The pace of technological advancement has increased dramatically, especially in the past 10-12 years. Of course, that’s no secret: from the introduction of smartphones to the explosion of social media, we’re more inundated than ever before with digital interruptions, increasing screen time and more ways to be reached anywhere, anytime.
What’s less clear is what all this technology is doing to us, personally and professionally.
Our goal with the podcast is to uncover the implications—both good and bad—of the new realities of the “Always On” world we live in.
We will explore it means to be productive and happy, as our Always On devices compete for our dwindling attention spans. We'll talk to business leaders, entrepreneurs, artists and employees of all age ranges—to understand how they excel, how they sometimes struggle and how they balance living in a world that's fully connected 24/7.
The first episode, featuring co-hosts Taylor Busby and Brandon Uttley of OkClear, gives more insights into what we hope to accomplish with the podcast.
Taylor Busby: This is the Always On podcast fromOkClear. I'm Taylor Busby...
Brandon Uttley: And I'm Brandon Uttley...
Taylor Busby: : And this is Episode 1 of the AlwaysOn podcast by OKClear. Thanks so much for joining us.
So here's the boilerplate description of what this podcastis all about. Ready for this, Brandon?
Brandon Uttley: Yes.
Taylor Busby: The Always on podcast will explore whatit means to be productive and happy in an "Always-on" world. We'lltalk to business leaders, entrepreneurs, artists, employees of all ageranges--and try to understand how they excel, how they struggle and balanceliving in a world that's fully connected 24/7. So that's kind of theboilerplate,right?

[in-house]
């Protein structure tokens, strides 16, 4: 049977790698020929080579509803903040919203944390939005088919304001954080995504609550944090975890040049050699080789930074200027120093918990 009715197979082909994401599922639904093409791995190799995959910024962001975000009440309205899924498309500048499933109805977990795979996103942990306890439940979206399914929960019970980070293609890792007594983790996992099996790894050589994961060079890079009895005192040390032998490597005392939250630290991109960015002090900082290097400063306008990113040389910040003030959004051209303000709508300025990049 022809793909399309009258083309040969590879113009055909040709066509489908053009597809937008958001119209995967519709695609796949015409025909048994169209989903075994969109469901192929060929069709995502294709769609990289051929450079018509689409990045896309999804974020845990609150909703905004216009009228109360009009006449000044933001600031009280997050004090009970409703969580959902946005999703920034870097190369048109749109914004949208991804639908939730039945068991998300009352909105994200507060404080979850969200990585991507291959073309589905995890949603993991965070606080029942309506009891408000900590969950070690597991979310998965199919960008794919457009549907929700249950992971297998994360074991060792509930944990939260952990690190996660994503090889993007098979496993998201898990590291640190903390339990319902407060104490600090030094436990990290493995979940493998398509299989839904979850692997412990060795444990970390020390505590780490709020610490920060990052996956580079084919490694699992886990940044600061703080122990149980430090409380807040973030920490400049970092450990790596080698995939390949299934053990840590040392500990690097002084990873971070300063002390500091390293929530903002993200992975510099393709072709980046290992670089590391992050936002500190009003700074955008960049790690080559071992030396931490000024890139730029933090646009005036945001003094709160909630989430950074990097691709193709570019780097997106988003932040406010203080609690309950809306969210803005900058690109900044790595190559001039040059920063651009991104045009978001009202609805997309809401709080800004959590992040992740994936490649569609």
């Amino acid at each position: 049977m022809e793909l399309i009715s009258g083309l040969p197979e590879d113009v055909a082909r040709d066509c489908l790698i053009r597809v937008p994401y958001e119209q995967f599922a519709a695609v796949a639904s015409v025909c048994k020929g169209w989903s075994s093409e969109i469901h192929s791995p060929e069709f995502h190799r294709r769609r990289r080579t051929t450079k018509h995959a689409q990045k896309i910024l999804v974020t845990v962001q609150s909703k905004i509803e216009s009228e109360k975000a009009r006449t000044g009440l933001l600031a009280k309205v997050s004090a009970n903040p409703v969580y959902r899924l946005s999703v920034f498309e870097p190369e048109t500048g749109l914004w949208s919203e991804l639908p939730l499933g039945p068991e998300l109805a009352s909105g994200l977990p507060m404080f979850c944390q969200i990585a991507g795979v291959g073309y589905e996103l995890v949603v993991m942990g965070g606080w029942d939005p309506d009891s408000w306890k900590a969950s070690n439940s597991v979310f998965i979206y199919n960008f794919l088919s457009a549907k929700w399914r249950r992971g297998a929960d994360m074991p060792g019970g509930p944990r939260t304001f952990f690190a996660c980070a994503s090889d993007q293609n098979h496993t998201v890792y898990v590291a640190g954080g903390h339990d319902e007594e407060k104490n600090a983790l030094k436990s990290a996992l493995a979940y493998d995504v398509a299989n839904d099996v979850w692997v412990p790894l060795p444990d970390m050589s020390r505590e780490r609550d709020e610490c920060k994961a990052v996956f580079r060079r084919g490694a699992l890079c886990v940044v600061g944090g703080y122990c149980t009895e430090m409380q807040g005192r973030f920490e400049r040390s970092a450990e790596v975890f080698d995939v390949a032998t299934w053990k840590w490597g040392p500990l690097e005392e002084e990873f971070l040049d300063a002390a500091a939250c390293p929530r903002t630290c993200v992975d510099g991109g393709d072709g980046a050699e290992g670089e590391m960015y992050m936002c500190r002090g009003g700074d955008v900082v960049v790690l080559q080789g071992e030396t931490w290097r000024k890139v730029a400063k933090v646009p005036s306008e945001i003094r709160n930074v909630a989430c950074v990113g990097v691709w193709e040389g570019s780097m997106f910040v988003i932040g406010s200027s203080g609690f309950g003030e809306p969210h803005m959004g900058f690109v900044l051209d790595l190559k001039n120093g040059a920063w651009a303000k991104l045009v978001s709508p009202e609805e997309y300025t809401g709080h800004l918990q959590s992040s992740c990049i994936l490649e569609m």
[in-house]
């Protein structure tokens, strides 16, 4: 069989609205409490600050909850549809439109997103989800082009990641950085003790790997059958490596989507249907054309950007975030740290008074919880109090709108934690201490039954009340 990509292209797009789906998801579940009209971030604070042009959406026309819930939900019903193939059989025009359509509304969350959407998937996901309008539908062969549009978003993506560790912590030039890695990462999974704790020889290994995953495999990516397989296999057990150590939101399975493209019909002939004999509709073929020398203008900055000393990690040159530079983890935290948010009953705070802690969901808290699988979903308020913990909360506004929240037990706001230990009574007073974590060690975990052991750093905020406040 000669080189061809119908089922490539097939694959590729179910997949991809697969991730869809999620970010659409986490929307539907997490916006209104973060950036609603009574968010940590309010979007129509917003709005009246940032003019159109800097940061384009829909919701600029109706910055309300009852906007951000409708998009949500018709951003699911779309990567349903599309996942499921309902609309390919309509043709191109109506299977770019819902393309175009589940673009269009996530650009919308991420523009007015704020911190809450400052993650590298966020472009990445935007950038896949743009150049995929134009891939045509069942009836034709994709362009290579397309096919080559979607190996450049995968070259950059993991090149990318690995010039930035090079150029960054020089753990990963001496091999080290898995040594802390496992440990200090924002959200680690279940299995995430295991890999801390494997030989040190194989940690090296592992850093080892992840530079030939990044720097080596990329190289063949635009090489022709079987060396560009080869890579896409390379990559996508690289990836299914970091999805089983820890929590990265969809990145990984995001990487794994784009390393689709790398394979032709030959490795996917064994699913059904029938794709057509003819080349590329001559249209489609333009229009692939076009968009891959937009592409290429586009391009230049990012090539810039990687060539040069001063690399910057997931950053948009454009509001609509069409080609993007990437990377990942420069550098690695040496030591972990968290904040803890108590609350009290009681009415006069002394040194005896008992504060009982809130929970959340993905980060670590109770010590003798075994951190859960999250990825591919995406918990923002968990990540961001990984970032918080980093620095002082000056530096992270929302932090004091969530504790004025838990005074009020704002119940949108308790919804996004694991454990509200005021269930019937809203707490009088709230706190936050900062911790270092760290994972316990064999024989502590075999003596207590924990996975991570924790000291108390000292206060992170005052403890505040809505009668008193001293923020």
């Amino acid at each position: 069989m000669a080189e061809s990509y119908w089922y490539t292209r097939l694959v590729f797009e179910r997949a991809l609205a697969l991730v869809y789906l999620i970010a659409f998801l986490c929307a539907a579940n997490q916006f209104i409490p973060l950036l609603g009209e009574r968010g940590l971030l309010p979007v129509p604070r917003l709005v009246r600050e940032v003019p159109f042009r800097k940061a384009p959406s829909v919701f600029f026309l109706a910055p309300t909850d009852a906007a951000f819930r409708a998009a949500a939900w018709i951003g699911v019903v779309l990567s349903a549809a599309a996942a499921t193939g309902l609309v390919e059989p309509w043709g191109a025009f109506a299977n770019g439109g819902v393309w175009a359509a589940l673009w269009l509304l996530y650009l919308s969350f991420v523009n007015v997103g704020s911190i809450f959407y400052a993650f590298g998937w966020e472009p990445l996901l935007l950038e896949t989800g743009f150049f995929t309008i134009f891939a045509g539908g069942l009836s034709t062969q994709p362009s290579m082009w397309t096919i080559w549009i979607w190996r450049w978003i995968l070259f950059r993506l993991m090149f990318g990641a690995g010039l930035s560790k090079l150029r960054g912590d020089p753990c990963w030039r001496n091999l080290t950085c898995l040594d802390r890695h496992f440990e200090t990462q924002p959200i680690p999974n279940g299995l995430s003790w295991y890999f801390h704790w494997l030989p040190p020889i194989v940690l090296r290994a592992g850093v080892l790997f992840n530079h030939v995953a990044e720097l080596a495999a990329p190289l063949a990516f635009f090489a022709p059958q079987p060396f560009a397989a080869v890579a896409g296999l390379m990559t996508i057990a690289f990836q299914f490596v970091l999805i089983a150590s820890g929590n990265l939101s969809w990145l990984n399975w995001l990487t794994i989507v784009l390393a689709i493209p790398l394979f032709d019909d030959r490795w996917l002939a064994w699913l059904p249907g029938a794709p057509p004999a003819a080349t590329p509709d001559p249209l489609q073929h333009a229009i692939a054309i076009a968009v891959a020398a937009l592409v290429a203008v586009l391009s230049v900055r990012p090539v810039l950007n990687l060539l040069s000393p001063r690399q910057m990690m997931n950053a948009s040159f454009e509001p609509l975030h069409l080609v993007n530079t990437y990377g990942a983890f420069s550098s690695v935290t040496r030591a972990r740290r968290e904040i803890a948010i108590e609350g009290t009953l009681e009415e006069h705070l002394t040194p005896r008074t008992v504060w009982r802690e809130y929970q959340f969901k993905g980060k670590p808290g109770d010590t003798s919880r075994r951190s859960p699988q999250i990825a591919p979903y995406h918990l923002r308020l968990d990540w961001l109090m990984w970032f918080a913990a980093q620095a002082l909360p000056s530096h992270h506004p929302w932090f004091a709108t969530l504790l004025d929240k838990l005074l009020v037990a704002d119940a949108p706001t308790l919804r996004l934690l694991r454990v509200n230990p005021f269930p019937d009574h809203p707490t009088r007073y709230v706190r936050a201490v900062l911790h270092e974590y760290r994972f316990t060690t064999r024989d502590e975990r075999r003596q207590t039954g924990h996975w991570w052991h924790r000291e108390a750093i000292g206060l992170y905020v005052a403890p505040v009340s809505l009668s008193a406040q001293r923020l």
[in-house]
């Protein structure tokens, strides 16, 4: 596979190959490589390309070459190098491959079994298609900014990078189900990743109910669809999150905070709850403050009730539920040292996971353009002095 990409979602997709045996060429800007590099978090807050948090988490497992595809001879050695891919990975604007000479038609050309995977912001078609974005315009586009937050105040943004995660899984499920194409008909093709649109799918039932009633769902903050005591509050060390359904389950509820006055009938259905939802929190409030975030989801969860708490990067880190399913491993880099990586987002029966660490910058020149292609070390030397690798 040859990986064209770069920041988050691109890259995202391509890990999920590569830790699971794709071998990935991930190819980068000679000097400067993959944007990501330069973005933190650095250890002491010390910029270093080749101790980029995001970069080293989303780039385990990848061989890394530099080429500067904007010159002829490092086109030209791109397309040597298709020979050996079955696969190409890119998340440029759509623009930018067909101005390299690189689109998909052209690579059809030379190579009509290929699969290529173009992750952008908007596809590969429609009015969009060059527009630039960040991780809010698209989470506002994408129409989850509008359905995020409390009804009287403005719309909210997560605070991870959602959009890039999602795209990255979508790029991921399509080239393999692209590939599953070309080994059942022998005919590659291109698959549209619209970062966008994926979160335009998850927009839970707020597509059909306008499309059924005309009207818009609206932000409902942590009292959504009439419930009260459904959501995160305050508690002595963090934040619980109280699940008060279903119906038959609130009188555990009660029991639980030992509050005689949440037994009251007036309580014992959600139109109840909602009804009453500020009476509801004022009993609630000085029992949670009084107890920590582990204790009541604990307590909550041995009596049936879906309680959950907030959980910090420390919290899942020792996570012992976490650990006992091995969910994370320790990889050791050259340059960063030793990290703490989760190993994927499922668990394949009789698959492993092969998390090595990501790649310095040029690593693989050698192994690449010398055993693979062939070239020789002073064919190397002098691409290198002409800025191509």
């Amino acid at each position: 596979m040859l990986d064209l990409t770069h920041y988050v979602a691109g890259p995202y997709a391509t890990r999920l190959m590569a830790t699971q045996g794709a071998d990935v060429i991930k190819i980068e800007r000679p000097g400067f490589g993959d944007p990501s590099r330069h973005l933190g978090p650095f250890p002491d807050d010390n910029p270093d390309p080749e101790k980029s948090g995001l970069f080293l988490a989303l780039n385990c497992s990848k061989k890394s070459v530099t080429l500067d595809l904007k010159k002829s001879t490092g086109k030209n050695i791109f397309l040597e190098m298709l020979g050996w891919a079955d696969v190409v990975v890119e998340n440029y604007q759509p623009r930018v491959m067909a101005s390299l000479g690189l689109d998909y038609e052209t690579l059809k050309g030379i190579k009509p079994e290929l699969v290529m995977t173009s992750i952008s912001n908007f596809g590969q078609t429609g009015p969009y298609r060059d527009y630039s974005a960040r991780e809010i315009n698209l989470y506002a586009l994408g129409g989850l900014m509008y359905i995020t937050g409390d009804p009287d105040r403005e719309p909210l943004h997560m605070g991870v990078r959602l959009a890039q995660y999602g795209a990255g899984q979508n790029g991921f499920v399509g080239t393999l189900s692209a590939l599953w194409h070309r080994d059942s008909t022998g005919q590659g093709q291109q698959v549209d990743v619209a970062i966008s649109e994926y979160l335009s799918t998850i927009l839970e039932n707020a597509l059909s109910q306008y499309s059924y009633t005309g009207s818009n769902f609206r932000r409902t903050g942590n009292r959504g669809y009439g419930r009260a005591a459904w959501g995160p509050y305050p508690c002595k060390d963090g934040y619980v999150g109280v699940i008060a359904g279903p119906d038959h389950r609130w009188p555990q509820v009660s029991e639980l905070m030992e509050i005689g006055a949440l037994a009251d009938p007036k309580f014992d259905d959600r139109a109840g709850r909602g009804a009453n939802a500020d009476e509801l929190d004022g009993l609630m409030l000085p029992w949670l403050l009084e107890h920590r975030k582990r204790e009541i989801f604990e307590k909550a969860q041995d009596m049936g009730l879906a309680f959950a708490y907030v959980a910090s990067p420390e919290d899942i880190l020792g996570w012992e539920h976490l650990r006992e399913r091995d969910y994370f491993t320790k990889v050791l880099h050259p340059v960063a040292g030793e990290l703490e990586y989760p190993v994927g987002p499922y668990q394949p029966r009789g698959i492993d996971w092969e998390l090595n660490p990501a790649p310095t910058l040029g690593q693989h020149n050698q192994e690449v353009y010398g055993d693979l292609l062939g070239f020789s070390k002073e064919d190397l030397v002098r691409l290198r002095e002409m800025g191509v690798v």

It's a highly talked about subject. You know Brandon, whatare your hopes that we can accomplish over the next few weeks?
Brandon Uttley: Well, I think you hit it right on thehead--productive and happy. Sometimes they seem like a conundrum, you know. CanI be productive and do a job and still be happy? And a lot of people these dayssay no-- you're asking me to work so hard... I'm never able to turn.off theworkplace...you can get to me whenever, wherever--and there's an unease andthere's an unhappiness that comes along with that for a lot of people. Now,we'll talk over the course of thispodcast as it evolves about some people thrive on that. They love that energy.They love being able to be connected all the time.
It has just, you know made their world better. Other peopleon the opposite end of the spectrum are you know at a real loss as to whathappens. What happens to the world where I could you know disconnect if youwill and be my own person and not be like you said a slave to the workforce orwhatever constantly. You know, you had agreat quote and you want to tell us what that quote was?
Taylor Busby: Yeah. I mean I read this quote theother day. It says. "I'd rather hustle 24/7 than slave 9 to 5
Brandon Uttley: Man. That's like written by GaryVaynerchuk. right? Probably . I mean we joke about that, but you know, he's thekind of person that thrives on the hustle and preaches that, and you know putsout that aura that, "Hey, I'm working 24/7." Now, I don't think thatis, you know a hundred percent true.